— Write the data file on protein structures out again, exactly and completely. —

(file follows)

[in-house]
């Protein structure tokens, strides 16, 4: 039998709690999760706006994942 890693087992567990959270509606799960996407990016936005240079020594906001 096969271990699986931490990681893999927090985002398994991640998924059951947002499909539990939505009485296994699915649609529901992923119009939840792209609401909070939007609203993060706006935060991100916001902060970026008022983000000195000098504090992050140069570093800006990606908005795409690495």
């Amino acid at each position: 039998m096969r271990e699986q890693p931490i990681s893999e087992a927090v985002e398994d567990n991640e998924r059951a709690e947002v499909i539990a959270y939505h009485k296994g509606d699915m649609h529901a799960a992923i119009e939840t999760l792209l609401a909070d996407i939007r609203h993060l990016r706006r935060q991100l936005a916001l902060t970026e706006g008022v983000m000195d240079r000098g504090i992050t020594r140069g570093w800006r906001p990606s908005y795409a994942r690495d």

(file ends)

[in-house]
């Protein structure tokens, strides 16, 4: 039998709690999760706006994942 890693087992567990959270509606799960996407990016936005240079020594906001 096969271990699986931490990681893999927090985002398994991640998924059951947002499909539990939505009485296994699915649609529901992923119009939840792209609401909070939007609203993060706006935060991100916001902060970026008022983000000195000098504090992050140069570093800006990606908005795409690495």
């Amino acid at each position: 039998m096969r271990e699986q890693p931490i990681s893999e087992a927090v985002e398994d567990n991640e998924r059951a709690e947002v499909i539990a959270y939505h009485k296994g509606d699915m649609h529901a799960a992923i119009e939840t999760l792209l609401a909070d996407i939007r609203h993060l990016r706006r935060q991100l936005a916001l902060t970026e706006g008022v983000m000195d240079r000098g504090i992050t020594r140069g570093w800006r906001p990606s908005y795409a994942r690495d």